Live: Hilary Duff at Radio City Music Hall


Hilary Duff
August 27, 2007
Radio City Music Hall
By Ben Westhoff

Fresh off her Maxim cover shoot, Hilary Duff challenged her audience last night at Radio City Music Hall by playing songs written decades before some of them were born. Her hit Go-Go’s remake “Our Lips Are Sealed” and cover of Pat Benatar’s “Love Is A Battlefield,” for example, were clearly pandering to the parents in attendance.

You would pander to parents, too, if they were responsible for driving your fans home. Glow-stick bearing teens, pre-teens and kids as young as four, mostly perched atop dad’s shoulders or in mom’s arms, dominated the sold-out show. All girls, of course. At one point they closed a men’s bathroom, to men, so the little ladies could tinkle. I felt like a straight woman in one of those hard-bodied gay clubs.

The show itself featured pretty racy stuff for children who aren’t old enough to read. The 19-year-old Duff emerged in black heels, silver lam´ cutoffs and coveralls that plunged below her gold bandeau top. Though she never got down to the black bustier she wears in her “With Love” video (the one which features an elevator and feels like a perfume ad), the video played on the screen while she sang that particular ditty.

Sang may be a stretch; I’m guessing her live voice was about 30 percent of the vocal mix coming out of the speakers. Much more bizarre were the karaoke drummers, who looked like they were having a lot of fun hitting symbols cymbals that didn’t crash. But the skullcap-clad ax-grinder who took center stage for a fake guitar solo truly had the best gig; Guitar Hero players should be so lucky. The highlight of the night was “Come Clean,” the theme to Laguna Beach: The Real Orange County and a really, really good tune. Like the rest of her songs, it’s pure pop, featuring no elements of hip-hop, techno, country, or anything else subversive.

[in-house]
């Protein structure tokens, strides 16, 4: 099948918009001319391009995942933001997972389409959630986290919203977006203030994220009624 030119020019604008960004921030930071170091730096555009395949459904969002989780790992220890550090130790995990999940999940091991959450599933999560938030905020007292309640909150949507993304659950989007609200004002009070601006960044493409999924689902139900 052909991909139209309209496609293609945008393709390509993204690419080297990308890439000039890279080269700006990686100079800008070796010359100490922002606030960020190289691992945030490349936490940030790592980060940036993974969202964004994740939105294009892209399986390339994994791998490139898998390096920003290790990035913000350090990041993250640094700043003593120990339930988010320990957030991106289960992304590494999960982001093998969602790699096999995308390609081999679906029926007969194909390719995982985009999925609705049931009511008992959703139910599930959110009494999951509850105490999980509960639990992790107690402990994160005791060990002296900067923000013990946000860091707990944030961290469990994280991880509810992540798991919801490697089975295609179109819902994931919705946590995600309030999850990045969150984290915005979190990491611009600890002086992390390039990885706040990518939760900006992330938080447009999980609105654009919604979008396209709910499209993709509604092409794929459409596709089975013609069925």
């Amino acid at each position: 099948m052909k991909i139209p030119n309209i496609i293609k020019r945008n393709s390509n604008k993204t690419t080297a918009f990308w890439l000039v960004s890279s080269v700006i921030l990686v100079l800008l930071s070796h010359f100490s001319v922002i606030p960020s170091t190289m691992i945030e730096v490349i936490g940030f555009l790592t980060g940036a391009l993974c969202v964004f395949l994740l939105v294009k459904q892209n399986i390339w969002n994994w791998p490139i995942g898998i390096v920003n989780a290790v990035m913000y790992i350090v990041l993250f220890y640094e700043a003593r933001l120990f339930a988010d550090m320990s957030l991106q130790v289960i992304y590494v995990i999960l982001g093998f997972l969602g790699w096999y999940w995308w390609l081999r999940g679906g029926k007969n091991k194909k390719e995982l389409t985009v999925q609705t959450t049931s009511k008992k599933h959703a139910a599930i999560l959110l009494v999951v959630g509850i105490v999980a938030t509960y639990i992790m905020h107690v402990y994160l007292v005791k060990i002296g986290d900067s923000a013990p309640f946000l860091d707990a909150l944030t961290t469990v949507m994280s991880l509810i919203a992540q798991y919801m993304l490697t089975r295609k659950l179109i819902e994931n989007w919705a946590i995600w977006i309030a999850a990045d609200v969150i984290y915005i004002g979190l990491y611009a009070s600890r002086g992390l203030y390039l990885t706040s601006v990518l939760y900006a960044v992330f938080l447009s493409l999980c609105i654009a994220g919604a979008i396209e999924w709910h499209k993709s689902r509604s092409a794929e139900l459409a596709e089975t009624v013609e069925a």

Despite the Maxim shoot (which doesn’t seem to have drawn a single heterosexual non-Dad male to the show), Duff seems to be emerging as what she set out to be – the anti-Lindsay Lohan. In an interview with me a few years ago (scroll down: here) she bragged about not “trying to show off my boobs and butt like some people.” Her most recent album is called Dignity, and she presumably has no plans to enter rehab.

But her main competition isn’t Lindsay anymore—it’s that High School Musical juggernaut. Sadly, Disney seems to have found younger, blonder, more energetic talent than her. There are even boys! She must be aware of this. In fact, during one of her brief inspirational speeches she Freudian slipped by announcing “We’re all in this together,” which is the name of the original telefilm’s finale.

But I think Hil should just stick to her game plan (recycling ‘80s riffs or whatever). Her show was utterly watchable; not too loud, boring, or long. Much better than Six Parts Seven. Here’s hoping she’s still relevant by the time I’m old enough to be a dad.

This article from the Village Voice Archive was posted on August 28, 2007

Archive Highlights